I have seen only a very small number of startups genuinely face very hard engineering problems like what Corellium is doing. I will elaborate.

In a 9 year development span, they have fully virtualized a real iOS device (Yes, it is not a simulator) to the point that it is running on a rack of ARM64 hypervisors on bare-metal boards from the bootloader to the home-screen. They even managed to virtualize the secure-element and access the console from there.

A task like that is something that is very rare in startups these days and to get it fully working like this is a herculean task, because the interals are closed-source and undocumented and was certainly reverse-engineered. Corellium is also at the point at which Google is using it to cross-compile Golang builds for iOS and Android. That is how good it is.

I think this startup changes eveything in the mobile industry.


Why do you need a virtual iOS device? Honest question.

Perhaps you should ask every company testing apps on real iOS devices and the security researchers who need to automate finding bugs in iOS apps and in iOS itself. The iOS simulator is severely limited and is controlled by Apple so the need for a service that runs a full unrestricted iOS in the cloud is in demand and Corellium solves this.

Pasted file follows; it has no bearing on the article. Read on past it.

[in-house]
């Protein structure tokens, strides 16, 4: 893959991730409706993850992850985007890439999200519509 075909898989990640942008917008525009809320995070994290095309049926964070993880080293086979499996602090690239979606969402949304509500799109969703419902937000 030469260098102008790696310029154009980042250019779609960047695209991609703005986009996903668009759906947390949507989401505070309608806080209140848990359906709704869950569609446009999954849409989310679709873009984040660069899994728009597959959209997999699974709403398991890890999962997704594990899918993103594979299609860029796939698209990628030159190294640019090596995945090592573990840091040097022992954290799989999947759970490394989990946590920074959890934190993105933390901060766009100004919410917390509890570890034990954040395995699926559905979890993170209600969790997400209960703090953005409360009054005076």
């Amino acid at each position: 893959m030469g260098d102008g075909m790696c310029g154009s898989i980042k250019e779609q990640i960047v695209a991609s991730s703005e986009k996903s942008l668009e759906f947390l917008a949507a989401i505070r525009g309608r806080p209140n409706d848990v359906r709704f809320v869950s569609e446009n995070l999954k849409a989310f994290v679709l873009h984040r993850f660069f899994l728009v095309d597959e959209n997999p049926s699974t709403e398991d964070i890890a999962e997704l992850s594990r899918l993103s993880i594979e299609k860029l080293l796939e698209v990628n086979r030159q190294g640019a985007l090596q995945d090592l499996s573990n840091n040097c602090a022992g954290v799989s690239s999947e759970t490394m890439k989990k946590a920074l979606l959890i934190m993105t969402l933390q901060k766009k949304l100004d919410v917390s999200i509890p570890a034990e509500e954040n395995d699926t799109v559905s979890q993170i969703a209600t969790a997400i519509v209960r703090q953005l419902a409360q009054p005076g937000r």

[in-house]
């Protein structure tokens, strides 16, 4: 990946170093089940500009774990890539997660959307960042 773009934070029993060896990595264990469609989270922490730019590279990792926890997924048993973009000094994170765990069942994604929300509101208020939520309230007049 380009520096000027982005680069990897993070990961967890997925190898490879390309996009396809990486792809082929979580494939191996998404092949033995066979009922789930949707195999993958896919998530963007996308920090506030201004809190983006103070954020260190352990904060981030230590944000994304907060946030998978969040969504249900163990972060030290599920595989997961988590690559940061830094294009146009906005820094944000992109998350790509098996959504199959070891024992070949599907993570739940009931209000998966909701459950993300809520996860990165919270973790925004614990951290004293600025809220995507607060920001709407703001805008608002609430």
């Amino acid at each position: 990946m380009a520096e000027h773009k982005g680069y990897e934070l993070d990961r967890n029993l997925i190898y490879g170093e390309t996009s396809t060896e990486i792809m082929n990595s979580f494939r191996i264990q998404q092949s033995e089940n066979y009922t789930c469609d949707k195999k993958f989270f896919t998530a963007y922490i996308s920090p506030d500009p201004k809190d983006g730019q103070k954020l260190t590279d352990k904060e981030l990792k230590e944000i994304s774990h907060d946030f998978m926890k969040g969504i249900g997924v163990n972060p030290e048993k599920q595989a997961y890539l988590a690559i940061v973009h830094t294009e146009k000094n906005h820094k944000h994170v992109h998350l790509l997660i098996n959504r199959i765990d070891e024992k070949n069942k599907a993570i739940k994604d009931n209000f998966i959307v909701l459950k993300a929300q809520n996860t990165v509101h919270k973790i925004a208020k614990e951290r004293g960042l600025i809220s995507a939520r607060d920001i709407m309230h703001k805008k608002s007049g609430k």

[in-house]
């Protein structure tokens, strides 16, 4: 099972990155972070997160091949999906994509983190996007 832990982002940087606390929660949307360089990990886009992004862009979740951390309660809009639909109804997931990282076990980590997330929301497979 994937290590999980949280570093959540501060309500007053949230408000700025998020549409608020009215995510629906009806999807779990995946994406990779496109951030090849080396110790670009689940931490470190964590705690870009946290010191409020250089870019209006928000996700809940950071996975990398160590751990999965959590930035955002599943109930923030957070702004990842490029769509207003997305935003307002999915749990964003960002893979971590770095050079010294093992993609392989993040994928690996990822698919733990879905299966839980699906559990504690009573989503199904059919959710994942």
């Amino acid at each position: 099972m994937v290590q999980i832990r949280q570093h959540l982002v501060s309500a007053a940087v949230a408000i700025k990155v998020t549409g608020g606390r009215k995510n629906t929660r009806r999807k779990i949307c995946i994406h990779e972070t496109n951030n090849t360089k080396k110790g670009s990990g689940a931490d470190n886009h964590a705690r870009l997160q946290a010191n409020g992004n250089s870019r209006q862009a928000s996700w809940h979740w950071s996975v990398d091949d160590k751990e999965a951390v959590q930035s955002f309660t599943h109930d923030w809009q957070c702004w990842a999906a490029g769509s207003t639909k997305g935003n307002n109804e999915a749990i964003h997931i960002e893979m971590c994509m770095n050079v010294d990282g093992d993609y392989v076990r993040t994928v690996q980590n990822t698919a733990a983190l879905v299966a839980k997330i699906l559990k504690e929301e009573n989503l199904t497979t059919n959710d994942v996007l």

Apple has maintained control of the mobile industry for a very long time and Corellium removes the need to buy another locked-down iDevice due to planned obsolescence to test your app. There is a reason why Apple tries to shutdown anyone who attempts to virutalize or emulate iOS/tvOS/watchOS and their apps.


Why does Apple limit their iOS simulator? Do you need iOS simulator for development of iOS apps?

The simulator only runs intel versions of iOS apps and cannot run true iOS apps which are arm64 binaries. This is Google's use case for testing Chrome and Golang on a truly virualized iOS device capable of running these executables. The iOS simulator cannot do this.

For testing smaller applications, the simulator is sufficient for that purpose, but for more complex applications almost always requires a real device. Also some features like in-app purchases are unavailable in the simulator, making it harder to test such features.

The real reasoning behind why Apple uses a limited version of the simulator is unknown to everyone, but these limitations have forced developers to purchase real iDevices just to test certain features either when Apple ends support for a device or an iDevice doesn't support a certain feature.

Corellium takes this further and fully virtualizes the iDevice on any version and it has the options to configure the state of the iDevice and allows automation and tests to run on the device. You may think of it like what Docker did to web apps is what Corellium has done for iOS and Android apps.


Can I use this simulator to make phone calls?

Seems like Rigetti is working on some pretty cutting edge stuff: https://www.rigetti.com/

OpenAI also comes to mind: https://openai.com/